When there are thirty artists in a show it is very difficult to do justice to each and every artist in a critical review. Hence I would say that my review is my view and my priority that does not mean that the other works and artists who do not get a mention here are less relevant therefore unimportant. Hema Upadhyaya has created a slum that covers the earth in a box form, with meticulously creating the slum clusters using the same materials that are used in constructing the slums. When one stands inside the work, one feels how crammed and suffocating would be the existence of the people who live in these structures. However, what makes the work important and relevant for me is the acknowledgement that an artist gives to the existence of slums. These are the structures that the ruling class and the affluent would like to maintain but keep away from the ken of perception. But the truth is that the more the urban sprawls expand the more they will be covered like a fortress by the slums. One has to understand that it is not the slums that automatically mushroom but these urban developments engender the slums. They are the by products of not only the physical development of the urban spaces but also the products of an ideology that makes vertical and horizontal lines in segregating people during the urban development. Hema’s work is a reminder within the urban context that the more you make your dwellings plush and surroundings gentrified and controlled, the more there will be a nomadic growth not only supporting but also threatening the very existence of the urban spaces.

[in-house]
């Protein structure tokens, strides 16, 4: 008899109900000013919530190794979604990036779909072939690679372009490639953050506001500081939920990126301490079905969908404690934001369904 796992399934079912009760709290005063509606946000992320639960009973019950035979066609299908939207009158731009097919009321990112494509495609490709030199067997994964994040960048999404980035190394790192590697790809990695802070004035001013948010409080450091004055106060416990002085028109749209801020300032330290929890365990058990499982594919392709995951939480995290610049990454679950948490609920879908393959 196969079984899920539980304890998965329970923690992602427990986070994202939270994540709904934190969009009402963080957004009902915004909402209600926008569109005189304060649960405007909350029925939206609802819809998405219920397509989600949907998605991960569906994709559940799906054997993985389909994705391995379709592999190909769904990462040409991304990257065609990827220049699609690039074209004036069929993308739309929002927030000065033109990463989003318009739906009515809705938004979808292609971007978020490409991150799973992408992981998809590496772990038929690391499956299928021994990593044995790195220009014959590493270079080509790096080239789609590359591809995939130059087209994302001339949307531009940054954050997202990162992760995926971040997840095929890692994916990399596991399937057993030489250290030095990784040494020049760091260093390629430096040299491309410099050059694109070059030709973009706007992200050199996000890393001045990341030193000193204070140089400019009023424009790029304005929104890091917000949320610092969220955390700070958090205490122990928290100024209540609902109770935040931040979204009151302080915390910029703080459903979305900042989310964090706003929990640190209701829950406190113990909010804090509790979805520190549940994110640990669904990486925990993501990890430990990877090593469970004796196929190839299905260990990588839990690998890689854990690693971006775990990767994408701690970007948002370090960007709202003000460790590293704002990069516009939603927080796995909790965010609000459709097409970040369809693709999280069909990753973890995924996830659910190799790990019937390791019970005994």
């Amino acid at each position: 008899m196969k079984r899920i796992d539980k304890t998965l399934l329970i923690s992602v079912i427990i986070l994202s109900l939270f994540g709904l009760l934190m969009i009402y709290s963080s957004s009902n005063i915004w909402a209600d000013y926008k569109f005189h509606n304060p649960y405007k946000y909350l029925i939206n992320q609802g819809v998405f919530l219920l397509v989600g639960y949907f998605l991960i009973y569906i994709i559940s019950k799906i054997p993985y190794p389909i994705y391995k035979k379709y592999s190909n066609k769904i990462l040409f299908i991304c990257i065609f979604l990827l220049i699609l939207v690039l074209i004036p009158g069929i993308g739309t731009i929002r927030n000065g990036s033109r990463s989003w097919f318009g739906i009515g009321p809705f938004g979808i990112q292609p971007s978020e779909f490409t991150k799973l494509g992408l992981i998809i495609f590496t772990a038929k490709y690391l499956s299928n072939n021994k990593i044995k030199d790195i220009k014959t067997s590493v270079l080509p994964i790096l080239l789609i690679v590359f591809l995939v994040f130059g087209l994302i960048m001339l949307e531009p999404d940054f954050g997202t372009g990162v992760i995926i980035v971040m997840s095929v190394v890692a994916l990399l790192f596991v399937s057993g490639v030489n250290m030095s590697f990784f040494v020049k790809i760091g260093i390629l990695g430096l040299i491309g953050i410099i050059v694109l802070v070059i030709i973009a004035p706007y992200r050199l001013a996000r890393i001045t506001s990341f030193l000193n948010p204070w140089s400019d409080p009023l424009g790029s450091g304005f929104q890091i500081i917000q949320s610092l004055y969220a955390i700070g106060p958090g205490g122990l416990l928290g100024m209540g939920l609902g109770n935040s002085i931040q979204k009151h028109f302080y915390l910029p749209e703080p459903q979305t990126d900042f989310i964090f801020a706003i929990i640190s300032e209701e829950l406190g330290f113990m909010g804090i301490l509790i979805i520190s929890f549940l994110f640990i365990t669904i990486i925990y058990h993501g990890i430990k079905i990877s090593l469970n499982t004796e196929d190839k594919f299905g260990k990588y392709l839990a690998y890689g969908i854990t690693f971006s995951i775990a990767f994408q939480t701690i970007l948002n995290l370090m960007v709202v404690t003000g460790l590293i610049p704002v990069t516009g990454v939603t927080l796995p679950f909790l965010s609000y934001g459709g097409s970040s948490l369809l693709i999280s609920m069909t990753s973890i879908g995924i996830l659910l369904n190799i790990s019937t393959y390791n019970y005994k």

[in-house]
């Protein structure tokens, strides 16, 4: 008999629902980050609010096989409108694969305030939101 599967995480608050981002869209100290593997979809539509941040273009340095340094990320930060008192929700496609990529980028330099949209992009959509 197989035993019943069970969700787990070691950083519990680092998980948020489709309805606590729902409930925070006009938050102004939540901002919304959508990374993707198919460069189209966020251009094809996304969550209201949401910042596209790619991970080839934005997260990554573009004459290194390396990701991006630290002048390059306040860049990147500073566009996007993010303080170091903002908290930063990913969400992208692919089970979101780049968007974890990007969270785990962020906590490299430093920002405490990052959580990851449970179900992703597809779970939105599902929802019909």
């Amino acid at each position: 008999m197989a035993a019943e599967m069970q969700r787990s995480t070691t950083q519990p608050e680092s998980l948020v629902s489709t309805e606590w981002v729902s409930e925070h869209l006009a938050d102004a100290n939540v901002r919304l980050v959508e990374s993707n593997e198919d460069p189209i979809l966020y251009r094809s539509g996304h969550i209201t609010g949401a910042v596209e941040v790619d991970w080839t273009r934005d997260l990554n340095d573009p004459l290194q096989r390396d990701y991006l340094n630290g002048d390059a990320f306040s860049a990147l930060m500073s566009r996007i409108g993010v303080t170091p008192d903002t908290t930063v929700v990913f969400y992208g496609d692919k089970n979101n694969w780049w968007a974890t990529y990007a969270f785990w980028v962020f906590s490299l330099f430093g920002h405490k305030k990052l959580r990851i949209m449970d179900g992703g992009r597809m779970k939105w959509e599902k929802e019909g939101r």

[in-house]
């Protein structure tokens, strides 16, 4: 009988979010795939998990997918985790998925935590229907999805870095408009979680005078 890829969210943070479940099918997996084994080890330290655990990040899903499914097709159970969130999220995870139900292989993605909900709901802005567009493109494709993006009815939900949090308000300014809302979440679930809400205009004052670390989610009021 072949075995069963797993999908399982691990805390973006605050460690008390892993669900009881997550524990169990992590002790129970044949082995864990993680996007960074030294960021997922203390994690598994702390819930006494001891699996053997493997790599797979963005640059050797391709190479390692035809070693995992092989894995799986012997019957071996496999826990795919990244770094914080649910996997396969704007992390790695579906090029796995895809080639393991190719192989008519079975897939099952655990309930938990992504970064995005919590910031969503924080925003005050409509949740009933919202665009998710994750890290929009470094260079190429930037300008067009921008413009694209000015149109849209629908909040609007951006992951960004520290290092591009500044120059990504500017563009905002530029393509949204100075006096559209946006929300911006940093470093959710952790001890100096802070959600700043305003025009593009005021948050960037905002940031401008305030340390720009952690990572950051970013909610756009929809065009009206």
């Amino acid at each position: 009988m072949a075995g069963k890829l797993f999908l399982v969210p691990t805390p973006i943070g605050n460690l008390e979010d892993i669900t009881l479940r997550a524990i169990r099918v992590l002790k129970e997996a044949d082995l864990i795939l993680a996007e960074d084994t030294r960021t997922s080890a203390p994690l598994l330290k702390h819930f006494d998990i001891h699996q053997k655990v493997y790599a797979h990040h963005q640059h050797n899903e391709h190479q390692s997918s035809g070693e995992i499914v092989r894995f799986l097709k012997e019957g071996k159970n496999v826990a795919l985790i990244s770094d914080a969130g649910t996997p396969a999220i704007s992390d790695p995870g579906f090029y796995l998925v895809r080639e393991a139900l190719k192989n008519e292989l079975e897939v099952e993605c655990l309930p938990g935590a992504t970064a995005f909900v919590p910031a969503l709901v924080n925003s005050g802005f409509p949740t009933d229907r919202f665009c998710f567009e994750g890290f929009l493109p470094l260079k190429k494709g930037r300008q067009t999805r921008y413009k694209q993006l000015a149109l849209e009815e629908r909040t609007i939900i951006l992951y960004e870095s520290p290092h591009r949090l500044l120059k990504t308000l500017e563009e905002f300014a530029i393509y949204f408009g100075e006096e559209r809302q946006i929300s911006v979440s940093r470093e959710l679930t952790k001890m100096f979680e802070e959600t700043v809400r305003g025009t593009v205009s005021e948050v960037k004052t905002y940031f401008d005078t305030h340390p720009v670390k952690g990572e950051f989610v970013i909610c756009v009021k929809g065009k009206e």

(work by Hema Upadhyaya)
The question here is where does one stand, as an artist, in this discourse? In this criticality of affairs, the artist is like a person who speaks against bottled water from multinational companies and forced to drink it on a daily basis. Artists live in the imagined urban security but they are aware of the issues pertaining to the development agenda of the governments. That is exactly what Natraj Sharma does in his a little bit ambitious but at bit crazy installation of a scaled down housing apartment done totally in oxidized iron. The building looks like an abandoned and gloomy structure; you see the kind of degeneration and decay that we see in the lower middle class apartments, which slowly decay due to the lack of maintenance. Natraj’s work also intends to show the litigations on land and buildings; it at the same time reminds you of the buildings that remain after a bombing or blaze. Tallur brings the colonial history of domination and the changes that brought about the very concept of architecture and lifestyle with the introduction of roof tiles. This large installation reminds the tragedy and comedy of the confrontation between our tradition and modernity.
Gigi Scaria scores the maximum in the show with his ‘Elevator from the Subcontinent’ (which had exhibited in the Indian pavilion of Venice Biennale. This one looks like an altered version of it). Once you are inside the lift, you are willingly undertaking a rollercoaster journey to both hell and heaven. It takes you to the dizzying depths of urbanization; its cream and the dreg. It reels your head and destabilizes your stance. If urbanization and its fastened, secured and elevating version could make your head reel and make you feel nauseous then what could be the effect of it in real time. We come to feel that this is the nausea that we are living with. Nausea is a word related to the existential discourse of the 1970s, when the western countries were facing the issues of fast paced urbanisation. Gigi being aware of this discourse has incorporated all what is involved in this existential discourse. Also it is a climax of his former videos that had brought in multiple narratives in the single frame, questioning the issues of illusion/reality and myth/history. This work, when I was standing inside the life reminded me of the riveting Video/film ‘Deep’ (2002) by Steve McQueen.
(work by Gigi Scaria)